Racing and “Freestyle” (basically the opposite of racing in the drone world) are the two fastest growing segments of the FPV market. YouTube videos are full of skilled drone drivers performing hair-raising stunts and incredible twists and turns through all kinds of landscapes: forests, abandoned warehouses, sports stadiums, aircraft graveyards, whatever!
Practice is definitely required before you can start hitting small gaps or diving boards, but with enough time and patience everything is within reach. Start with a simulator (like Liftoff, Velocidrone, or FPV.skydive), charge up your backpacks, and make your way to the local field!
The best for the serious FPV enthusiast: iFlight Evoque HD 6S
iFlight has grown into a big name in the FPV space in a relatively short period of time. Their latest addition to FPV is the Evoque, a pinnacle of FPV design that is an amazing experience.
Most of the best BNF (bind and fly) quadcopters sold today come with a DJI FPV offering pre-installed – therefore a DJI headset is required. You can purchase the drone as “plug and play” – meaning you supply your own controller (FrSky, Spektrum or whatever you wish) or it can come pre-installed with TBS Crossfire. It also runs 6s batteries, which offer slightly more flight time – and power – over traditional 4s packs.
If you want to improve your game in freestyle, this is the Porsche and Rolls Royce from FPV in a drone. Professional reviewers have named it the best FPV drone iFlight has ever made and no other company has beat it. It is available in both analog and digital versions.
Best for Backyard Rippers: Happymodel Crux35 (HD or Analog)
If you’re not quite ready to risk a $ 500 quadcopter power looping in your neighbor’s portico, the happy model Crux35 is a must-have. Building on a proven design that spans several years, the Crux35 (so named because it uses 3.5-inch props) is lighter and more agile than the iFlight Evoque, but would easily make the most seasoned pilot believe that they fly something with a lot more weight and power.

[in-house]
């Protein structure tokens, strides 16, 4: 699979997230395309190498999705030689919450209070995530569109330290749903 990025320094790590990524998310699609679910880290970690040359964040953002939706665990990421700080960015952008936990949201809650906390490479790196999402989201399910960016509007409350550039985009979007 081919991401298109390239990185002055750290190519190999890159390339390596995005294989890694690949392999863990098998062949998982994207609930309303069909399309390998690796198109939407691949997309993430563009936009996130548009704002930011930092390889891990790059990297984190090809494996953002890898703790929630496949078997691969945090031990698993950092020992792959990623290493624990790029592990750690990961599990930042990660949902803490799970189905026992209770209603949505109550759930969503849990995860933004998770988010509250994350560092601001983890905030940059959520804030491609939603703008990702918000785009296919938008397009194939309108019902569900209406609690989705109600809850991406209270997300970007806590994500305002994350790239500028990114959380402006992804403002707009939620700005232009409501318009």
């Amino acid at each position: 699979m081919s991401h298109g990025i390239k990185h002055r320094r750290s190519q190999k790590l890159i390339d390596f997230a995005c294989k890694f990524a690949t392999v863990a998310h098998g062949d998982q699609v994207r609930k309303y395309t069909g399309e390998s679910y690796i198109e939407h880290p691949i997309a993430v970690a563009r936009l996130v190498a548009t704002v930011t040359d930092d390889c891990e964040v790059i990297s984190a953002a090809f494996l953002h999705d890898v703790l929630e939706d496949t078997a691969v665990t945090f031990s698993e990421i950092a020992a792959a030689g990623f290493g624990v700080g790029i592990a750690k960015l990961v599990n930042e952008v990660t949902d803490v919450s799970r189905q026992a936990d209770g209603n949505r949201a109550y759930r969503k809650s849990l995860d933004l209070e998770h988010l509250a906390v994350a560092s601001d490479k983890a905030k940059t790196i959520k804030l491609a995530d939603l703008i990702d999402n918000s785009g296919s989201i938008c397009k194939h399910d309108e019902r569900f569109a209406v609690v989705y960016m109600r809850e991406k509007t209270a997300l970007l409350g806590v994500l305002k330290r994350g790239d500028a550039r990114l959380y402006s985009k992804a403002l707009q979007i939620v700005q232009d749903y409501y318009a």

The advantage of the smaller size lies in the physics: It weighs significantly less and therefore crashes better. By that we mean, when you go under, you will break fewer pieces. What you’re likely to do, let’s face it.
Whether you use analog or digital FPV, the Crux35 is extremely light. Even in the most severe cases, it’s still below the FAA’s 250g limit, which means you can fly it without worrying about registration – but you still need to comply with applicable regulations.
Best for Micro for indoor races or pets: Happymodel Mobula 6
Go to an indoor “Tiny Whoop” race (where hobbyists run around with tiny, channeled drones on pre-arranged tracks) and each heat has at least two of them.
The Mobula 6 (a goofy name as we know) was one of the first to offer a great, brushless experience out of the box. It’s still one of the top sellers on FPV, especially in the colder months.
These tiny quads require a FrSky compatible controller and are only analog, which is what a lot of tiny whoop racers prefer anyway. FrSky, RadioMaster or Jumper controllers would work well. Happymodel will likely release an ELRS version of what would be the recommendation to FrSky relatively soon.
For the beginner
If you’re just starting out with FPV, or if you’re looking to fly drones in general (with or without a video feed), there are still plenty of options. Flying without video is called the line of sight and is still an excellent skill. You never know when you will lose a video due to a malfunction – and once you can import it safely, there is less need to pull out your credit card.